by Trading the Odds
The majority of readers will already be familiar with the fact that the CBOE Volatility Index® (VIX®) is not a tradable asset (it is just a number), and trading the VIX® in fact means trading its derivatives (futures) or even derivatives of derivatives (options on futures, ETFs/ETNs like XIV® – VelocityShares Daily Inverse VIX Short-Term ETN – and VXX – iPath® S&P 500 VIX Short-Term Futures™ ETN – ).
Due the mean reverting nature of the VIX® (e.g. when bottoming out in the 10-12 range, a sudden spike is much more likely than a further drop, and conversly after a sudden spike to extended levels, a (quick) drop and/or slow decrease to regular levels is just a question of time and much more likely than a further rise), timing and trading the VIX® would of course be much easier than timing and trading its derivatives (and derivatives of derivatives) where one has to take into account (and overcome) time to maturity (futures, options), time decay, risk premium (futures, options, ETFs/ETNs), roll yield (ETFs/ETNs), term structure (contango/backwardation of futures), seasonalities (e.g. FED announcement days, the last days before maturity, …), among others.
Some time ago MarketSci published an intersting article about timing (and trading) the VIX® ( Random Thoughts RE: Trading Volatility ETFs (Part 1) ), utilizing a 10-day EMA (Exponential Moving Average) and a 10-day SMA (Simple Moving Average), going long (selling short) the VIX® index at the close when the 10-day EMA of the VIX® closed under (over) the 10-day SMA. Expectably (selling short an asset which is always bottoming out in the 10 – 12 range) – in contrast to going long the XIV® (selling short volatility) – the short side of the trade was more or less treading water over the course of the time frame under review (since 1990) while the long side went straight up (low risk / high reward).
But as previously shown, with respect to a highly volatile asset like the VIX® , a 10-day moving average – even an EMA – is disadvantageous compared to a shorter-term moving average. And additionally – at least with respect to trading the Volatility Risk Premium Strategy – utilizing the CBOE Mid-Term Volatility Index ( VXMT® ) as a the repective trigger index instead of the VIX® may have some benefits again as well.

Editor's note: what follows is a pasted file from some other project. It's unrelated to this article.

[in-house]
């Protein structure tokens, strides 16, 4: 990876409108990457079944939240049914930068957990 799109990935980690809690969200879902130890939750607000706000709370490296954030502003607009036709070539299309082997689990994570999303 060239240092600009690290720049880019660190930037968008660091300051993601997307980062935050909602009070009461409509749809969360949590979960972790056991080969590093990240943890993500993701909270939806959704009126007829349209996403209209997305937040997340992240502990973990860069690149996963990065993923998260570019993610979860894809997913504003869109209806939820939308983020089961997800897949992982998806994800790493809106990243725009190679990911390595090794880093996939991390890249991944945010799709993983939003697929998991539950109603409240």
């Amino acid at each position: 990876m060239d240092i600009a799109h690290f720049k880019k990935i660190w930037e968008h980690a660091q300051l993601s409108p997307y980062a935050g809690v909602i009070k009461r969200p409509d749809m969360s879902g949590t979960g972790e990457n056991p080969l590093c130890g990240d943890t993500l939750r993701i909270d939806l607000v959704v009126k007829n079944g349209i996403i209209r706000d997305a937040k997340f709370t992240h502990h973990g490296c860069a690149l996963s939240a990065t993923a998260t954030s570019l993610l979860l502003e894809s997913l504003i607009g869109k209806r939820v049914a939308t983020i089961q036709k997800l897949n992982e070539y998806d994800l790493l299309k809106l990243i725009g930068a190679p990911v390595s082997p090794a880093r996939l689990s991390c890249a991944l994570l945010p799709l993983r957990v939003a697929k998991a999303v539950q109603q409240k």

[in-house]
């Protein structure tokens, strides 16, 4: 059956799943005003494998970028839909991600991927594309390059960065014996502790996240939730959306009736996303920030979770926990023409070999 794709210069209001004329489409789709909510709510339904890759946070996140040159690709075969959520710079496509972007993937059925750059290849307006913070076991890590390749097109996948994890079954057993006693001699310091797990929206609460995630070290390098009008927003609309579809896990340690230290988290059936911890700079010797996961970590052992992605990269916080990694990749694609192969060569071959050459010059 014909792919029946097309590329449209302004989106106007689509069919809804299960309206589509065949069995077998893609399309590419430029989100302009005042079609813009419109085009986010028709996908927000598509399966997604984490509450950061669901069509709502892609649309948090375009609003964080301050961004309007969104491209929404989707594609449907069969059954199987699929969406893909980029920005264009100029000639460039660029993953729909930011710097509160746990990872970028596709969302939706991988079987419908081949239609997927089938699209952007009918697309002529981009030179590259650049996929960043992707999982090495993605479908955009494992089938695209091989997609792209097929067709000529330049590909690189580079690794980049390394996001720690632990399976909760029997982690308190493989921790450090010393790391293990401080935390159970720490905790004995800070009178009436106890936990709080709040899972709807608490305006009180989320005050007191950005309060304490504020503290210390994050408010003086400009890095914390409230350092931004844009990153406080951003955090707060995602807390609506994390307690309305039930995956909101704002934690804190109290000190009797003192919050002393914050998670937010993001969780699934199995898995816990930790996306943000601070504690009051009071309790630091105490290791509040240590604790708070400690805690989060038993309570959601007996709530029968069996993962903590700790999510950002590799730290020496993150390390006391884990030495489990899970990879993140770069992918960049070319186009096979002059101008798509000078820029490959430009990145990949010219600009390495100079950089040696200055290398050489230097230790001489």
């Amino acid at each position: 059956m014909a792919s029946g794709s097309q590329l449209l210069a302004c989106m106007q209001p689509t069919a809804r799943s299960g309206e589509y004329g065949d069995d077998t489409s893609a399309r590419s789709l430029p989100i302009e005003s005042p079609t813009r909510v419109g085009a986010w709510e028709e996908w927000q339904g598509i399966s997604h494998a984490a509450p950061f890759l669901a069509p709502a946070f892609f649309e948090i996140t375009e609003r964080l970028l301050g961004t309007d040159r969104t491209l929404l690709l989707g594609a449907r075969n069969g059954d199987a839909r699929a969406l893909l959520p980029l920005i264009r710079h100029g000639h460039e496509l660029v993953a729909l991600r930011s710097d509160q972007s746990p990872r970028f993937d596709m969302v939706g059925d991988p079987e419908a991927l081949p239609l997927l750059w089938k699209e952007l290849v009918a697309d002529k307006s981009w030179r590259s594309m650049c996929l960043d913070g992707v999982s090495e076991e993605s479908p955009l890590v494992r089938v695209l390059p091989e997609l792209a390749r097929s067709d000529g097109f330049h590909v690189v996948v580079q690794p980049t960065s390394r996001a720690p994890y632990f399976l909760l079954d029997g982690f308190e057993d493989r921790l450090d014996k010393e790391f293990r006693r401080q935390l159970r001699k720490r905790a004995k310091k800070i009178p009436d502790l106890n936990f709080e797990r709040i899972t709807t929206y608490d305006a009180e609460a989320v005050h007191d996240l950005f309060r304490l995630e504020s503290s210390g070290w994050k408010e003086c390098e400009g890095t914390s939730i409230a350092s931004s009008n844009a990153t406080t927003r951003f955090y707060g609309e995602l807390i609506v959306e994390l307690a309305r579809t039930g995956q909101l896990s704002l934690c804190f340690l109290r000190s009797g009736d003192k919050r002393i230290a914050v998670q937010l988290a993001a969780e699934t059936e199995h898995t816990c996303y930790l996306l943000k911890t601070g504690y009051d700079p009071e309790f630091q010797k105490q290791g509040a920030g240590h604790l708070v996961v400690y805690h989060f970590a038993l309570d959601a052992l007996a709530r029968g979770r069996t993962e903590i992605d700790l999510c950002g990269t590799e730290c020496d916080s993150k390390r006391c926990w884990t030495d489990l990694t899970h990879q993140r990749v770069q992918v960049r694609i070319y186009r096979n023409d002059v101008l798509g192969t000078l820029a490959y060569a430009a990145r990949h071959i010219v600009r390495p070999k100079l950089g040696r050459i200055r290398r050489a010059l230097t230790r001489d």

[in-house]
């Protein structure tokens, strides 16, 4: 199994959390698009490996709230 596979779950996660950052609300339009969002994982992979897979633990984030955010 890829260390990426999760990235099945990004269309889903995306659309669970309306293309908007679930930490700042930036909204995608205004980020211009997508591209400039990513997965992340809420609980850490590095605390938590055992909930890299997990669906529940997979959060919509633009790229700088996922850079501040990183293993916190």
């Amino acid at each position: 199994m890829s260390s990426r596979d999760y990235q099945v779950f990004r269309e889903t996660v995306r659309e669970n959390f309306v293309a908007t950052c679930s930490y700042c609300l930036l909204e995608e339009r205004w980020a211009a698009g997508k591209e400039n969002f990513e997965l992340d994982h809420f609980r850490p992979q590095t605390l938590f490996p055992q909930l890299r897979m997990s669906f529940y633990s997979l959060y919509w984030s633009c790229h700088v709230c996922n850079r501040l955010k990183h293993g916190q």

To make a long story short:
Image I shows the respective equity curves:
(1) VIX® with 10d EMA vs. 10d SMA: blue line (complies to MarketSci’s posting)
(2) VIX® with 3d EMA vs. 10d SMA: grey line
(3) VIX® before 1/1/2008 , VXMT® after 1/1/2008 with 3d EMA vs. 10d SMA: red line
(4) 120% of VIX® | -20% of VXMT® with 3d EMA vs. 10d SMA: black line
* just VIX® before 1/1/2008 , VXMT® after 1/1/2008
(5) 120% of VIX® | -20% of (VIX® + 10%) with 3d EMA vs. 10d SMA: green line
* before 1/1/2008, VIX® had been increased by 10% in order to replicate the VXMT®
Image I – Total Equity Curve(s)
(01/01/1990 – present)
Some remarks are mandatory:
(1) Any additions/changes in the respective underlying are only related to the exponential moving average ( e.g. 120% of VIX® | -20% of VXMT® ). The 10-day SMA remains unchanged and is always based on the VIX® index.
(2) The blue line represents MarketSci’s 10-day EMA | 10-day SMA mean reversion strategy. The respective performance (hypothetically trading the VIX®) could’ve been easily boosted by utilizing a 3-day EMA instead of a 10-day EMA ( grey line ). Simply replacing the VIX® by the VXMT® index ( red line ) would be very disadvantageous (a least with respect to a mean reverting strategy) due to the fact that the VXMT® is regularly trading (significantly) above the VIX® index ( contango ). Even better works a mixture of 120% VIX® minus 20% of VXMT® , regularly (artificially) reducing the index value ( black line ).
(3) This very simple mean reversion strategy works best when applying this kind of ‘mixture’ right from the start, means first of all simulating VXMT® index values in the simplest way by adding a constant 10% premium to VIX® index values before VXMT® index values are available (1/1/2008), and secondly applying the previously mentioned formula again ( 120% of VIX® | -20% of (VIX® + 10%).
Image II shows the respective equity curves (long / short seperately) for MarketSci’s 10-day EMA | 10-day SMA (black / grey) and the 120% of VIX® | -20% of (VIX® + 10%) with 3d EMA vs. 10d SMA (green line) mean reversion strategy.
Image II – Total Equity Curve(s)
(01/01/1990 – present)
And last but not least – probably surprising the most – the respective Summation Index, simply representing the running total of net advances = raw quality of forecast (getting an index move right: +1 ; getting it wrong: -1). This image clearly shows that trading is NOT about being right or wrong (means just getting the direction of the move right), but all about making money (effectiviness and efficiency). MarketSci’s 10-day EMA | 10-day SMA (blue line) and the 120% of VIX® | -20% of (VIX® + 10%) with 3d EMA vs. 10d SMA (green line) mean reversion strategy are at equal level (at the end of the field !), but the latter strategy is doing things in an optimal way, being right when the VIX® index moves big and losing small when being wrong (it ouperforms the 10-day EMA | 10-day SMA strategy by a factor of 1E+8) while the “VIX® before 1/1/2008 , VXMT® after 1/1/2008 with 3d EMA vs. 10d SMA” ( red line ) is at the top of the pack even after 1/1/2008, unfortunately winning small and losing big, depleting its net asset value since 1/1/2008 by 99.9%.
Image III – Summation Index
(01/01/1990 – 10/15/2014)
But how to take advantage of these findings will be subject to another posting. And may be some food for thought for your own analysis as well.